Hmm.

In my humble opinion, negotiating (forcefully, quite so) for bin Laden should have been SOP in this case. Two things would have resulted from producing the evidence: either the Taliban agree and hand him over; or they become intransigent–delay his extradition, or they reject the evidence–to which the US responds by bombing the Taliban into submission.

I’d remind everyone that the Taliban changed their tune within 24 hours of the attacks, saying they would extradite him if evidence were produced.

Again, I don’t see how anyone can make a defensible argument for not having worked to having pulled over before starting a damn war. (For that matter, what would the US do if a terrorist attack occurred in the States, and the prime suspect were held in Germany? Would this administration cavalierly bomb the Germans for daring ask for evidence before producing the suspect?)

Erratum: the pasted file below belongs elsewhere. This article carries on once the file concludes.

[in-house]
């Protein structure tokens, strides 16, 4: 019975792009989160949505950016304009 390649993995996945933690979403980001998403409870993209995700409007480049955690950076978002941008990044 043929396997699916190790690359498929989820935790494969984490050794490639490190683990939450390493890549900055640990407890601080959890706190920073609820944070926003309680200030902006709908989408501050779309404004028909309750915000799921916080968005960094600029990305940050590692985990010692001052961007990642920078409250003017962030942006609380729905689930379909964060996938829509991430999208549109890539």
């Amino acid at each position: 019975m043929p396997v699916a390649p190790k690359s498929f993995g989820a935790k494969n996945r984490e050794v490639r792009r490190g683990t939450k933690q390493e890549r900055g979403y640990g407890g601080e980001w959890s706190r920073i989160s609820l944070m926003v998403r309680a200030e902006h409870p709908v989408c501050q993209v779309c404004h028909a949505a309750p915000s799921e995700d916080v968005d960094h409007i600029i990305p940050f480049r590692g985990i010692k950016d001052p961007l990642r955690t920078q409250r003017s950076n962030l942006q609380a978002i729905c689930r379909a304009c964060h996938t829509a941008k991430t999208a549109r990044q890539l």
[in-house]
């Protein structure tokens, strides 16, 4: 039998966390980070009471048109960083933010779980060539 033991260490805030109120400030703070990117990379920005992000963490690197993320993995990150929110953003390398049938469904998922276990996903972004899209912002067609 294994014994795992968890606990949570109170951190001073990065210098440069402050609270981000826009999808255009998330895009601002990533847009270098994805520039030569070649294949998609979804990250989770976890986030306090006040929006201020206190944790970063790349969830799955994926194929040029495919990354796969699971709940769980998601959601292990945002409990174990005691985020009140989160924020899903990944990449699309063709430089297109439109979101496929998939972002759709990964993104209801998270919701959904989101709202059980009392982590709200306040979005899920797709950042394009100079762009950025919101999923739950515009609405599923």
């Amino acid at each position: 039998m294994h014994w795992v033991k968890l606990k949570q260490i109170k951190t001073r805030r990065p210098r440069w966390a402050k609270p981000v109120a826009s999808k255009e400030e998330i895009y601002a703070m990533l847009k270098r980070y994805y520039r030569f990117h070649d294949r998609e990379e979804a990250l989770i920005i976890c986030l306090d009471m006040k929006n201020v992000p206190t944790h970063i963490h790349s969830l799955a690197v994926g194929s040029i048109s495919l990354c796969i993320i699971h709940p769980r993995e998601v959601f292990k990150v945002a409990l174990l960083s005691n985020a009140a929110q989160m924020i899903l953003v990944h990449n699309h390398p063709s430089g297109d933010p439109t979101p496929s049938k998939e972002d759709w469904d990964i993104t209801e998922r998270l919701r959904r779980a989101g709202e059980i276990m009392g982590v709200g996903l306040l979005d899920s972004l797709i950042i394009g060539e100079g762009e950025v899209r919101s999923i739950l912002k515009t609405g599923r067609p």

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aaron 08.27.08 at 7:48 pm

Could the possibly be related, without al Qaeda focusing on Iraq, perhaps they are now better able to operate in Kosavo and Afghanistan. Perhaps Iraq contributed greatly to the previous success in Afghanistan.

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Fortuna 08.27.08 at 8:15 pm

As the Right is finding out as they currently lose political power, you can’t implement policy and disregard wide popular sentiment from opposing views.

But this is also true on the Left. Post 9/11 the political climate would not have tolerated a long negotiating process with the Taliban or tippy toe methods. Perhaps it would have been tolerated longer than it did, but I think some get their hopes up too much given circumstances at the time, hoping for more peaceful options in Afghanistan.